October has become a difficult month for me; seven years ago, the Hal of Hal’s Kitchen passed away. I think about my dad all the time, and love when customers ask, “Who is Hal?” Most everyone thinks of October for Octoberfest and Halloween. Don’t worry, I think about that, too.
This October, I’m thinking a lot about Octoberfest. My dad was German, and although he left at 9 years old, being German never left him. He began to journey back to Germany in the late 1950s with his brother, then the ‘60s with my mom, the ‘70s and ‘80s with his five kids, then with his grandchildren. With each trip, he discovered more family history, and finally his trips concentrated only on preservation. He took a few trips with one of his few cousins and my oldest brother to mark old, forgotten gravesites dating back to the 1700s.
This little cemetery is very remotely located outside of the small town of Ernsbach. Even Germans don’t know where Ernsbach is located. It’s alongside the Kocher River, and is a factory town. We traveled through Germany this summer with all of my siblings, nephew, niece, and my teenage sons.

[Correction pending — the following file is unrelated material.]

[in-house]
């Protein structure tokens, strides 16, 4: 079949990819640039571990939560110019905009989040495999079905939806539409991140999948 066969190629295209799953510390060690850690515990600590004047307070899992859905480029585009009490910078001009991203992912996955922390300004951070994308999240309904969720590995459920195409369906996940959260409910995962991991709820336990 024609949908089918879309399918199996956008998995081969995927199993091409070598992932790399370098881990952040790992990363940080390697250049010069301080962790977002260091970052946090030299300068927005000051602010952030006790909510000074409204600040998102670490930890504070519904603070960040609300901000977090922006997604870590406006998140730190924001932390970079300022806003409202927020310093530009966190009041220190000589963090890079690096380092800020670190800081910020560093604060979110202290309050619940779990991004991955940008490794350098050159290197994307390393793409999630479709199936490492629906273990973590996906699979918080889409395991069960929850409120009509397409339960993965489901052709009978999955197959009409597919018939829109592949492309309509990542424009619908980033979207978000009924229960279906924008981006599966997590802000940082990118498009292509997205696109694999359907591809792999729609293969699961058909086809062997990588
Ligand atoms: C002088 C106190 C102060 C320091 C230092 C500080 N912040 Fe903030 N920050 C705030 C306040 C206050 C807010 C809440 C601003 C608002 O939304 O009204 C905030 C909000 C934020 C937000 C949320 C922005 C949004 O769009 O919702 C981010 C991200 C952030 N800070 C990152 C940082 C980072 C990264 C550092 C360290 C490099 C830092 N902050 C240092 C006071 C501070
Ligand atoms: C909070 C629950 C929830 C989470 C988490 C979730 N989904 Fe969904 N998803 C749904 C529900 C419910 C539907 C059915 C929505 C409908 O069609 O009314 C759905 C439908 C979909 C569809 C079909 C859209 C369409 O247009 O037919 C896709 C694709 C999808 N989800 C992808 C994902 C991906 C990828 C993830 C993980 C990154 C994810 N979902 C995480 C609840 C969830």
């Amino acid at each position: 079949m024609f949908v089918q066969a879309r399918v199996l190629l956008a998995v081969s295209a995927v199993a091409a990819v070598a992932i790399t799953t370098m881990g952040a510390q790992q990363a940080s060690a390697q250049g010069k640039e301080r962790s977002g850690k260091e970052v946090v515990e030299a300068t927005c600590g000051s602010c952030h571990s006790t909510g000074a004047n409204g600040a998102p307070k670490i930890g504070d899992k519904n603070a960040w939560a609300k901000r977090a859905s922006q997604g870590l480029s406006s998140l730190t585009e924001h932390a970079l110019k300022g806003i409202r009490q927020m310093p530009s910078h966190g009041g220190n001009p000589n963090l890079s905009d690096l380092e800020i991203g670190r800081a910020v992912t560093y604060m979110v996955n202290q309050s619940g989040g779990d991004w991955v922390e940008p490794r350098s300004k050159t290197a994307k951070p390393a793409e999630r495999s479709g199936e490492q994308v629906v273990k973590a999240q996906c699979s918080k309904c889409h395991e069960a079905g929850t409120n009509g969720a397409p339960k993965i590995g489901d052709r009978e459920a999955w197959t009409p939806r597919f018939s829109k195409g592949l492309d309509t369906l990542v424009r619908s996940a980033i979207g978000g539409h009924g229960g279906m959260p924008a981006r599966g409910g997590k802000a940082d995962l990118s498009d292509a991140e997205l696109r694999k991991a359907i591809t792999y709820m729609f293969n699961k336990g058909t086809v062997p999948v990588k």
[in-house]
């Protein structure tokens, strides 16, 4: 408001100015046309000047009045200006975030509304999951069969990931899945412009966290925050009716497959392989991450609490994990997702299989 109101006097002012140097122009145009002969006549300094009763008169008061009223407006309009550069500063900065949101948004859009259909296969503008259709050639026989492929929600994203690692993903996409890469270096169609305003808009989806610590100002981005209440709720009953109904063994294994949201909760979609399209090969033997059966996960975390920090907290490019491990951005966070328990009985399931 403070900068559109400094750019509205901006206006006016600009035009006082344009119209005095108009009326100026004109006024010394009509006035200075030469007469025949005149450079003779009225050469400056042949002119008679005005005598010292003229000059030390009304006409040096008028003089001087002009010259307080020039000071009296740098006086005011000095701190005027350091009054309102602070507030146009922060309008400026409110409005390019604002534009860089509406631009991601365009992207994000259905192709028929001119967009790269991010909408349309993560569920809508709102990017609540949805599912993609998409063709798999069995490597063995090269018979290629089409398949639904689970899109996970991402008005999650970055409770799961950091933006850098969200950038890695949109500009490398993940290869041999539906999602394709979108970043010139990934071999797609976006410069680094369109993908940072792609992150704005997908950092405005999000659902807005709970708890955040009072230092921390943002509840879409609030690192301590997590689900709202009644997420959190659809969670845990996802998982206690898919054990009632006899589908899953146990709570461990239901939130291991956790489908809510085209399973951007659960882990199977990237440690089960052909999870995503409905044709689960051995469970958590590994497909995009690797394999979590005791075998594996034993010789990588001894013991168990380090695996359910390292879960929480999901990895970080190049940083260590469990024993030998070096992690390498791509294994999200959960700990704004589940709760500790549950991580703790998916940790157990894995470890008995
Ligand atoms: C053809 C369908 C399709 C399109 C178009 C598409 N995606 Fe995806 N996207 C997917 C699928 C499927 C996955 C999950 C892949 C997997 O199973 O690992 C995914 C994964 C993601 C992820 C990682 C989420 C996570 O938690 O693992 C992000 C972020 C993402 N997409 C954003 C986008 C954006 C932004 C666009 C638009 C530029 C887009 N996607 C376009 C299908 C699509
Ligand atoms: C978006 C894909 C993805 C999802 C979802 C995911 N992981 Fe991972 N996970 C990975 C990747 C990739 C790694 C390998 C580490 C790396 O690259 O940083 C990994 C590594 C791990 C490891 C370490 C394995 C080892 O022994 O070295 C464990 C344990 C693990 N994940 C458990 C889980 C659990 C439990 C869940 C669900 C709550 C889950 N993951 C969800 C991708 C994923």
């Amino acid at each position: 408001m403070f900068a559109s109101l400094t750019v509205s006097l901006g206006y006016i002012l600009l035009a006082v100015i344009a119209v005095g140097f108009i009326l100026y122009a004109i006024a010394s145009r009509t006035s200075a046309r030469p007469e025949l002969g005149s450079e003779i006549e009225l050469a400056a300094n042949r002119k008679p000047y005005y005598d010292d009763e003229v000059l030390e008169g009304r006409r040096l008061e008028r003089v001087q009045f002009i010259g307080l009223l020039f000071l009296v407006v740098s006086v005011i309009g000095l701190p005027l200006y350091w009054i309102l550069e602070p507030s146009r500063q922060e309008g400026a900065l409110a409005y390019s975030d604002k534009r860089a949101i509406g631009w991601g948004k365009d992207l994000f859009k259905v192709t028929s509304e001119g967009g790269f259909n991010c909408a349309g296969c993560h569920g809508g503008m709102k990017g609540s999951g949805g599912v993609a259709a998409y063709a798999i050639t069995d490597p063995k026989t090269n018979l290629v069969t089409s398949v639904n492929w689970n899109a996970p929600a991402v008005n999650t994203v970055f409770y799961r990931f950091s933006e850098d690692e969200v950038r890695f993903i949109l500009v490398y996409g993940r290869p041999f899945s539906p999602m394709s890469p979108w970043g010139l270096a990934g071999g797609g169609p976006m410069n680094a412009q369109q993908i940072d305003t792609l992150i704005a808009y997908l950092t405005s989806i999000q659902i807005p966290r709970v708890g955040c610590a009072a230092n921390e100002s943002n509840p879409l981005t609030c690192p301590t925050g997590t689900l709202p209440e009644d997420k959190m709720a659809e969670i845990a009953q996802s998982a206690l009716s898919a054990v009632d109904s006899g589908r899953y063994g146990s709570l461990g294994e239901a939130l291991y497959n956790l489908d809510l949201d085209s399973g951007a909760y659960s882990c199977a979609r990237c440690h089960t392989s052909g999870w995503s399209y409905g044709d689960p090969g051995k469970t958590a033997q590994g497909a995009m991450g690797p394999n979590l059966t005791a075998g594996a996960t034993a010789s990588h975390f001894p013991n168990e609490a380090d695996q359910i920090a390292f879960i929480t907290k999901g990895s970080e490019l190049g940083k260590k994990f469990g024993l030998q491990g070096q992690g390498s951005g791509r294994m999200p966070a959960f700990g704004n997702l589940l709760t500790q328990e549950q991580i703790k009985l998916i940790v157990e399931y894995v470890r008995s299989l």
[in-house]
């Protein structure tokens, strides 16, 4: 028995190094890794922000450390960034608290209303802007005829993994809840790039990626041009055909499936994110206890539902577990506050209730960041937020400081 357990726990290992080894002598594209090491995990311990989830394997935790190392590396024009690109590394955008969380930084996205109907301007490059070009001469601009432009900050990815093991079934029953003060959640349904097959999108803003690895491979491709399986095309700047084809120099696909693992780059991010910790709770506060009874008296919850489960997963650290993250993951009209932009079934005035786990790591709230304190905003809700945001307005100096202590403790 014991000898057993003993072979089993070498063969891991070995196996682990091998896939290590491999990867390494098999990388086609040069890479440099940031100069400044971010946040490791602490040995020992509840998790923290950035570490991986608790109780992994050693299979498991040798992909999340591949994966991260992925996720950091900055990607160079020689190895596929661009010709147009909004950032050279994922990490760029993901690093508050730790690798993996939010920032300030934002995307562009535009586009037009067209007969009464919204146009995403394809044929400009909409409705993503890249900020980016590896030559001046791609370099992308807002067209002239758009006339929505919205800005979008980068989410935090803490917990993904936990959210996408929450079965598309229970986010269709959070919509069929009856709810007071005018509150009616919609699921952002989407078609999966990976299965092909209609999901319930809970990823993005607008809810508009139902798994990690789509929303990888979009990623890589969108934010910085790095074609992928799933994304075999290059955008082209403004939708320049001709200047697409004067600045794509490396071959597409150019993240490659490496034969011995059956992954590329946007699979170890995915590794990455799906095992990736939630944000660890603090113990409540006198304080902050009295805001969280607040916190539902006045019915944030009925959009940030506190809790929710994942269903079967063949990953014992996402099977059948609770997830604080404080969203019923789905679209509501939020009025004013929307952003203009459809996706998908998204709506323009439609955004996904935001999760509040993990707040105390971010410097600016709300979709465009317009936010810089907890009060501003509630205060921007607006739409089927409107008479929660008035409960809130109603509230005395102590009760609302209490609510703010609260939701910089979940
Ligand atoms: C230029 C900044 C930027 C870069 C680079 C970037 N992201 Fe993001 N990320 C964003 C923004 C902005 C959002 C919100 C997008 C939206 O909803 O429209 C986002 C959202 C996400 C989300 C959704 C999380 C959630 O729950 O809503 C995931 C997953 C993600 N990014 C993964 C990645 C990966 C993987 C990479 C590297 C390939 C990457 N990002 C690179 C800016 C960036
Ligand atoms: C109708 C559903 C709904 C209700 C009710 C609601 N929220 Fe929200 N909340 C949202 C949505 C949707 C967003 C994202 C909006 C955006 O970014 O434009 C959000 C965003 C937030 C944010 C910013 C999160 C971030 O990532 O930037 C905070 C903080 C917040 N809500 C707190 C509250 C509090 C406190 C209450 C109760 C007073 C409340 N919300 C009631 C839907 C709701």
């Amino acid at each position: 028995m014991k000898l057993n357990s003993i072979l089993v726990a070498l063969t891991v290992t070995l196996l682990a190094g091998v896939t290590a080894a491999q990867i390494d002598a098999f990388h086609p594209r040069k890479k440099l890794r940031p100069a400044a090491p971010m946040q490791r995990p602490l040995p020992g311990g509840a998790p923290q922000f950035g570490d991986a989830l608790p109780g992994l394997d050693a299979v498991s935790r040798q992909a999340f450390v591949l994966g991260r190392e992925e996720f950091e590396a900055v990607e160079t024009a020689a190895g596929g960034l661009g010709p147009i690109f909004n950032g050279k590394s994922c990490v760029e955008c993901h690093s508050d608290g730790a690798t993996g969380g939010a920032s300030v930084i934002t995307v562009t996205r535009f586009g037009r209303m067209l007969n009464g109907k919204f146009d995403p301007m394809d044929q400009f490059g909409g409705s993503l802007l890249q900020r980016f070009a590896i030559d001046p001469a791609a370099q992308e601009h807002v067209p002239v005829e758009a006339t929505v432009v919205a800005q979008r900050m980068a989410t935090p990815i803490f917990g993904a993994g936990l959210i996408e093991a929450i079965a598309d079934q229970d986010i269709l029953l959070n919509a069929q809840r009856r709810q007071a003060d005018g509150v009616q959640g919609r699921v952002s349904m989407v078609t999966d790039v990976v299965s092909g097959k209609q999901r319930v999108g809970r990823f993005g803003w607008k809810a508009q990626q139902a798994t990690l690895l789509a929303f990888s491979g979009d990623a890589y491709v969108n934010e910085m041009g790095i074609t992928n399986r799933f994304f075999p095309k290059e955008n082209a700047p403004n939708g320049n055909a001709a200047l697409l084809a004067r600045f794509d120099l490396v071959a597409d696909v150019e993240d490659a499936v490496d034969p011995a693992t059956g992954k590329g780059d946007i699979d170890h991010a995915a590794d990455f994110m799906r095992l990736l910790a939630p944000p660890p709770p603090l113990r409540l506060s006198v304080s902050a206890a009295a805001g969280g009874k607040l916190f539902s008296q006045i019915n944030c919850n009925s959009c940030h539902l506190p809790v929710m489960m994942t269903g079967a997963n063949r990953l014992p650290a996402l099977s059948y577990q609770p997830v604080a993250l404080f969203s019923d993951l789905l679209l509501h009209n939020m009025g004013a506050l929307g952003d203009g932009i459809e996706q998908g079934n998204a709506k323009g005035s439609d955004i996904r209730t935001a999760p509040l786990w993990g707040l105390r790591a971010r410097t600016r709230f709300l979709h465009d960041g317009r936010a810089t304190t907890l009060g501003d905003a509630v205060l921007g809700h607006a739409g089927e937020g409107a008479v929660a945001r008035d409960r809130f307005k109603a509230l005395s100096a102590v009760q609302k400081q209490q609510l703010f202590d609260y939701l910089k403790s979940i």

We went from Frankfurt to Munich with tons of stops in between, but our favorite was our three nights in Ernsbach staying at the Gasthof Lamm. My father and mother had visited them for at least twenty years. The guesthouse has six rooms to let, restaurant and private dining room. It has been owned since 1949 by the Lamm family. It is now run by Rolf Lamm who also owned the butcher shop. He still is the town butcher, and is famous for his Malthaussen. He had no hesitation in taking us into his kitchen to show us how it is made.
Being in his kitchen, felt like an episode with Andrew Zimmern. We were off the beaten path, enjoying local fare with the people who have been making it forever. Afterwards, we headed to the restaurant kitchen to cook with Marlese (the mother), Marlene (the daughter), and Lara (the grand-daughter).
We made homemade spatzel together, and cooked the malthaussen three different ways. Breakfast was meat cured, and we enjoyed homemade breads and jams by Marlese. The most memorable, was on our last night, Marlese made us Apple Cake. It was an act of love.
The next morning, there were a lot of long good byes, but my mind was already on the next time I could return to Ernsbach and Lamm Gasthof.
I’m going to leave the Malthaussen to the Rolf, but here is my version of Apple Cake. Apple Cake in Germany is the equivalent of a batch of brownies in the US. Making it is an act of love and memories.